Mills has created a website, Couttsaigactiongroup.org, for the campaign in an attempt to encourage other wealthy clients of Coutts to pressure the private bank into paying compensation, according to a report in The Times.
According to Mills, Coutts recommended that he buy AIG Life Premier Bonds as a safer alternative to bank deposits.
Mills had £160m to bank after last year's sale of Loyalty Management Group, the Nectar business, and he is thought to have a substantial sum tied up in AIG bonds.
AIG bondholders' money was frozen in September after investors began rushing to redeem their money following revelations of AIG's huge losses in the US, which led to a bail out by the US Government.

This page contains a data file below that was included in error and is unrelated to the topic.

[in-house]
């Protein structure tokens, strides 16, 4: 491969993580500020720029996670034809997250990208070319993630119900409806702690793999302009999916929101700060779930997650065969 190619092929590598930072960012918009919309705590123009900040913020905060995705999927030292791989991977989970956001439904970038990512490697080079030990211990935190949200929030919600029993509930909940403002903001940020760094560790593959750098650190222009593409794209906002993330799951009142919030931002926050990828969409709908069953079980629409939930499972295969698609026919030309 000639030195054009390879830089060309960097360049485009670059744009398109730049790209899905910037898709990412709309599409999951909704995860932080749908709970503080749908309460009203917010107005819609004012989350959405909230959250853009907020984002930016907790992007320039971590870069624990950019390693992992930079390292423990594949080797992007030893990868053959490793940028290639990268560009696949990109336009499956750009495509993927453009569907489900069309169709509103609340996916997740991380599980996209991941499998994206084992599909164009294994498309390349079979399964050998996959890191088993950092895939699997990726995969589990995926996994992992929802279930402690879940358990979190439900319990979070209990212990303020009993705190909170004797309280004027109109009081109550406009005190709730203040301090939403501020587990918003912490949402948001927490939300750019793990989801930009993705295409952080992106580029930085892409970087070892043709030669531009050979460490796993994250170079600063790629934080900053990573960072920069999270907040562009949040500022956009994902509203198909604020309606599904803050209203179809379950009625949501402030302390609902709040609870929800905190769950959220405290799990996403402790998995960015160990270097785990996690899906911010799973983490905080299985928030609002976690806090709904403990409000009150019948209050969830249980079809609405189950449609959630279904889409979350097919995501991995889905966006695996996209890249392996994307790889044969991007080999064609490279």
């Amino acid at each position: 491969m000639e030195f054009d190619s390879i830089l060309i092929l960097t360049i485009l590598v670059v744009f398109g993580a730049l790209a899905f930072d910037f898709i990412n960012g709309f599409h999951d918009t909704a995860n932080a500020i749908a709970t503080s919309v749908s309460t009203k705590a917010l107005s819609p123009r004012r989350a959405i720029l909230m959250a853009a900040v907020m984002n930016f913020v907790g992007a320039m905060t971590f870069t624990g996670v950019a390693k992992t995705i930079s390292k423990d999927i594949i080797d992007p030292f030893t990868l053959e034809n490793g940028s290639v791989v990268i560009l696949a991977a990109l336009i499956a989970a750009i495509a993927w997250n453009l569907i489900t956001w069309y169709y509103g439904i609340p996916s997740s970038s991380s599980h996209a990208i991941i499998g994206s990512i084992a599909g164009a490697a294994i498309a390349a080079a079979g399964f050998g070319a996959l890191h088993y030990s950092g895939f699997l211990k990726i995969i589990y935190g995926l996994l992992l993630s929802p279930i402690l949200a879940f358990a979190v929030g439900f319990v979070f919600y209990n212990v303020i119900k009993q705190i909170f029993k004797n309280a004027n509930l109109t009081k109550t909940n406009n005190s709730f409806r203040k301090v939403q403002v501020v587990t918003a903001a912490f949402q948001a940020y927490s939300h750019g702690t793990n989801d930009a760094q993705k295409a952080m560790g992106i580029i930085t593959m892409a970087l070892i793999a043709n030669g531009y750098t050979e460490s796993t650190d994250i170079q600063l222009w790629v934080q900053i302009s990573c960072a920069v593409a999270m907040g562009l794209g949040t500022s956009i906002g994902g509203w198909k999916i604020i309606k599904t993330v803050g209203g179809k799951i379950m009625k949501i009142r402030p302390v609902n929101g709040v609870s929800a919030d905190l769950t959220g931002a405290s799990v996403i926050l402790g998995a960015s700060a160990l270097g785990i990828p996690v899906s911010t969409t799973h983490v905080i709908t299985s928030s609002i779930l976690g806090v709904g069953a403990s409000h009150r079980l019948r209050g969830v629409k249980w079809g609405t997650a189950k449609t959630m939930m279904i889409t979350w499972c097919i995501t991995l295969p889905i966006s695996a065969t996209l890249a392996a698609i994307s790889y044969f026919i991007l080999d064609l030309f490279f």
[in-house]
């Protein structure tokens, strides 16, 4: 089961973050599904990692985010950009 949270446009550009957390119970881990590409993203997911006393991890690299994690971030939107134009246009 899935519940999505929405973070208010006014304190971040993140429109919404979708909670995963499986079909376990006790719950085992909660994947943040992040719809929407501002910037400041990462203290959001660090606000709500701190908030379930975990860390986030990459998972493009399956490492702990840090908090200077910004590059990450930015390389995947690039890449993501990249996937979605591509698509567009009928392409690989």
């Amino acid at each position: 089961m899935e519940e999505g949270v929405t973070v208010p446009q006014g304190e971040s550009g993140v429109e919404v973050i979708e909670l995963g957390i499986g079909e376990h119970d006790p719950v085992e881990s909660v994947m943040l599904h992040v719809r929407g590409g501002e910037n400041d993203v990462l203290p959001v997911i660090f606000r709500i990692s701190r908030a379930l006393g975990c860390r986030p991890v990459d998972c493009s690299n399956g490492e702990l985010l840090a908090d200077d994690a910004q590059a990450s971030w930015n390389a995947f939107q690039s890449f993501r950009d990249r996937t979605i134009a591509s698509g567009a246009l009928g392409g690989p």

Investors now stand to lose about 13.5p in the pound if they attempt to take their money out, according to the report.
Coutts told The Times that the bonds were sold with the appropriate advice.
The bank said: "At the time of sale it was made clear that the investment was low risk but not risk-free, and that the value of the investment could go up as well as down."
Coutts is reportedly lobbying AIG on behalf of its clients to negotiate the best deal possible.
Mills's campaign raises the possibility of some of Britain's wealthiest people applying for compensation from a bank owned by RBS, which is now 58% owned by the government, and therefore funded by taxpayers.
RBS shares dropped 8% yesterday to 46.5p following speculation that the bank might need more money from the Government, on top of the £20bn it has already received.
This article was first published on brandrepublic.com